Philadelphia police have released audio to the 911 phone call that led to the arrest of two black males at a Starbucks on April 12. In a viral video uploaded to Twitter, multiple bystanders can be heard asserting that the men had done nothing wrong as police officers arrest the men. This new data confirms that the now-fired manager called the emergency line only because Rashon Nelson and Donte Robinson hadn’t purchased anything and refused to leave.
“Hi. I have two gentlemen in my café that are refusing to make a purchase or leave,” a woman says. After she provides an address, the operator says, “Alright. Police will be out as soon as possible.”
The remainder of the recording features back-and-forth between the dispatcher and responding officers. According to the audio, shortly after law enforcement arrived on the scene at 4:41 p.m., officers requested backup and a supervisor to assist with a “group of males” who were “causing a disturbance” at the 1801 Spruce St. shop.
Nelson and Robinson were taken into custody for trespassing and were released nearly nine hours later after the district attorney rejected all charges.
In a new interview with Good Morning America, both men told their side to the story, which was that they walked in and immediately asked to use the restroom. The store manager said no, because it was for paying customers only. So Nelson and Robinson went to a table to wait for a third party to arrive, which is when the manager approached them to ask if she could help them with anything or “start [them] with some drinks or water.” Robinson says he told her that they were fine and that they were just going to have a business meeting quickly, then leave.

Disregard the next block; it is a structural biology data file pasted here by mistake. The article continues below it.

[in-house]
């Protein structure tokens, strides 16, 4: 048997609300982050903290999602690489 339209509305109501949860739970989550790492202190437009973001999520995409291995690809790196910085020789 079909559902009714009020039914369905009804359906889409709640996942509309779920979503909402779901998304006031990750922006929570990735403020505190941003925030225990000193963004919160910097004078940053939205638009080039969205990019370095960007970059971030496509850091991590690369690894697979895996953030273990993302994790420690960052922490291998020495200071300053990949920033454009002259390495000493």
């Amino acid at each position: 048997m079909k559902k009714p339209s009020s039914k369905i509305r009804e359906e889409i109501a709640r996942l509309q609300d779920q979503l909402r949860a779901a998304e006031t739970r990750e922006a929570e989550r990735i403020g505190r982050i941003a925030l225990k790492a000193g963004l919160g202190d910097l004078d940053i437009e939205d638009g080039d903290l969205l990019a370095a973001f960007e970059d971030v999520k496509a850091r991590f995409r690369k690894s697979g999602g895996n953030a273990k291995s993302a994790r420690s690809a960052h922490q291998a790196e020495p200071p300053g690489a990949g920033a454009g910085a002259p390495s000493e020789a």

Good Morning America’s Robin Roberts noted that a 911 call was made approximately two minutes after the men entered the building. When police walked into the building, Robinson told her he thought, “They can’t be here for us.”
Officers reportedly walked up to Nelson and Robinson and told them that they had to leave. The men claim that they weren’t questioned about whether or not there was an issue, and that they weren’t read their rights. The Daily Meal has reached out to Philadelphia police for comment.
“In that moment, I’m trying to process what’s going on,” Robinson says. “Because it didn’t hit me what was going on until I’m being double-locked and my hands are behind my back.”
In the interview, Robinson and Nelson confirmed they had met with Starbucks CEO Kevin Johnson, but the men’s attorney Stewart Cohen disallowed his clients from discussing further due to a confidentiality agreement.
“I want to make sure this situation doesn’t happen again. So what I want is for a young man or young men to not be traumatized by this, and instead motivated and inspired,” Robinson continued.
“So you know, take this opportunity as a stepping stone to really stand up and show your greatness,” Nelson added. “And you are not judged by the color of your skin as our ancestors were or anyone else. This is something that has been going on for years and everyone is blind to it, but they know what’s going on if you get what I mean. Just really taking those actions and putting them into place, and help people understand that it’s not just a black people thing. This is a people thing.”
Starbucks will close all 8,000 of its company-owned stores in the afternoon of May 29 for “racial bias education.” Some 175,000 employees are expected to participate in the training, which is designed to prevent discrimination and promote inclusion. For more on the Seattle-based chain, here are 20 things you didn’t know about Starbucks.